Gene Rupp expected maybe a dozen students, at the most, would be interested in taking courses this semester through the new Fayette Virtual Academy.
Rupp, who was hired last summer to direct the program, intended to get the on-line school off the ground in January, but he welcomed having a few students try it out in the fall to see how it worked.
Rupp was in for a surprise. Students looked over the course offerings and started signing up by the dozens.
January is still eight weeks away, but the Fayette Virtual Academy has 46 students enrolled in 93 classes. Several students just wanted to take the ACT Prep course to get ready for the test, but others are looking toward the future and taking courses that could have an impact on a career.
Junior Taylor West, for example, is one of three students studying veterinary science for two semesters.
"I love it," she said. "I want to be a vet and this is going to make it easier knowing what I'm going to be studying in college."
Veterinary science used to be part of the school's agriculture curriculum, but the state education department made some changes that took it out of local class offerings.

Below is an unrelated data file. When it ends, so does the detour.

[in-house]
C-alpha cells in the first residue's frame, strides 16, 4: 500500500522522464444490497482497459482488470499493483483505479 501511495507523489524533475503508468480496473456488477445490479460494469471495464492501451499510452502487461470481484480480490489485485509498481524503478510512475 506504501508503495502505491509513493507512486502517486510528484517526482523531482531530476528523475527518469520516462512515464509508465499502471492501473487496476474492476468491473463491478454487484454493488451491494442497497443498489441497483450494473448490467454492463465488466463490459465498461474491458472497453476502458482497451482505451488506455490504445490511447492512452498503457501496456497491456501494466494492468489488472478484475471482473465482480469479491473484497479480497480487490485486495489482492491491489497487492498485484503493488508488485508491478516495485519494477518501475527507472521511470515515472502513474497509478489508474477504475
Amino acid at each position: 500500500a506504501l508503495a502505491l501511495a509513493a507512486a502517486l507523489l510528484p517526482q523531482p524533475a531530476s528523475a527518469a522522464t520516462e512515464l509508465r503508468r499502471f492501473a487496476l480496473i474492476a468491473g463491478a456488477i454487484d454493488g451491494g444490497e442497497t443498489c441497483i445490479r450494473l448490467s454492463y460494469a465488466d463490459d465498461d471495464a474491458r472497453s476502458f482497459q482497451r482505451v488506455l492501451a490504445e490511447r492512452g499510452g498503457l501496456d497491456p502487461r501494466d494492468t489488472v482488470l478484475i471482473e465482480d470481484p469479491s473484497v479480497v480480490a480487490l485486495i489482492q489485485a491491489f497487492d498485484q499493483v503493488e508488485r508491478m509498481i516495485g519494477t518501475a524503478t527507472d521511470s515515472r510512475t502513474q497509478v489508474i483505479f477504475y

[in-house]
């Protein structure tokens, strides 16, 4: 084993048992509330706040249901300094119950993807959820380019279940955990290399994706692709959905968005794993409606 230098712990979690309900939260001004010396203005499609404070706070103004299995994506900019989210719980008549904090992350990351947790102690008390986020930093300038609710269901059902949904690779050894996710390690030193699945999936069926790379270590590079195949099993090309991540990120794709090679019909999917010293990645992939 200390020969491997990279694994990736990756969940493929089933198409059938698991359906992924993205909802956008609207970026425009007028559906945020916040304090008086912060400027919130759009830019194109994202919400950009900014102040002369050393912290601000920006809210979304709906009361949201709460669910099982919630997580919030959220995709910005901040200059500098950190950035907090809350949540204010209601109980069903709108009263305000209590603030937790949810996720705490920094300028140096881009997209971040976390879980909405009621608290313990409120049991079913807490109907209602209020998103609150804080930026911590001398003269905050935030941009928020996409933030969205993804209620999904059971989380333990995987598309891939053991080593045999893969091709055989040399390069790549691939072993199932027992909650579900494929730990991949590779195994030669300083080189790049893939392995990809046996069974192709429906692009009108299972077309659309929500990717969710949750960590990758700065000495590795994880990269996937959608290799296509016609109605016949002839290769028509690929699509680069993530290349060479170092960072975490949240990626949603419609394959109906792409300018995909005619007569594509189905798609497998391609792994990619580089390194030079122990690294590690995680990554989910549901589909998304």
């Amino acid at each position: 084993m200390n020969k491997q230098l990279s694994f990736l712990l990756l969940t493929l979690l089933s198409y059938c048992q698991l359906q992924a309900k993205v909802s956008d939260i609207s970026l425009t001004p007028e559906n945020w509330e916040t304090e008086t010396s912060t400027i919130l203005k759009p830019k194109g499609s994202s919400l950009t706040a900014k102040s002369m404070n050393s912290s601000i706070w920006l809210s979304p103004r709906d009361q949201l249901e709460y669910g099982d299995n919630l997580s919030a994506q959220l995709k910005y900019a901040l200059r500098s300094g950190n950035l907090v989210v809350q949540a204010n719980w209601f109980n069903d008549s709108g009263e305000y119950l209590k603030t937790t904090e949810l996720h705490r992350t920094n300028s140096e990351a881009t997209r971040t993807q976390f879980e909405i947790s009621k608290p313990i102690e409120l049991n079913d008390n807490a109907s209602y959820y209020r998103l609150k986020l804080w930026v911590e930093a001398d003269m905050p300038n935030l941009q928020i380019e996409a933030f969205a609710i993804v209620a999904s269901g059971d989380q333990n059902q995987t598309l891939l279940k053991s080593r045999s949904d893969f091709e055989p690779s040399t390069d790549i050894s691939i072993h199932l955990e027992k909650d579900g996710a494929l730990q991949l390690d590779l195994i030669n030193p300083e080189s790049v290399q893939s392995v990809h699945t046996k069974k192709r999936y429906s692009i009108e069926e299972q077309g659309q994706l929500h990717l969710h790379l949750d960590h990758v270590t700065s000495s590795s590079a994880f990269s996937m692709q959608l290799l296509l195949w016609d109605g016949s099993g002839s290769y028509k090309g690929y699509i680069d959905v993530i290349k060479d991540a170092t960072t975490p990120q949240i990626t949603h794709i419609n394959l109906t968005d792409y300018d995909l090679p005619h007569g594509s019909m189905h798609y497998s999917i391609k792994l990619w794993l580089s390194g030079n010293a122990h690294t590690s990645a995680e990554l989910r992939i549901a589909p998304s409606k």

The on-line curriculum deliver electives to Fayette’s 143 resident high school students that couldn’t be offered in a school five times larger. Before this semester, band, choir, art and agriculture were the only electives offered. That changed dramatically with the virtual school.
Alexis Fruchey is enrolled in criminology. Dylan Stannard is studying medical terminology. Seth Beaverson has a mythology course this semester and he'll give astronomy a try in January. For Colin McCabe, it's philosophy, and he's covering the material quickly, said Lacy Stambaugh, who is serving as the classroom monitor.
She expected to spend most of her time in the library again this year—putting her library media master's degree to use—but as enrollment in the academy grew, time away from the library also increased. She's now busy coordinating parent volunteers for the library and training them in the basic skills needed.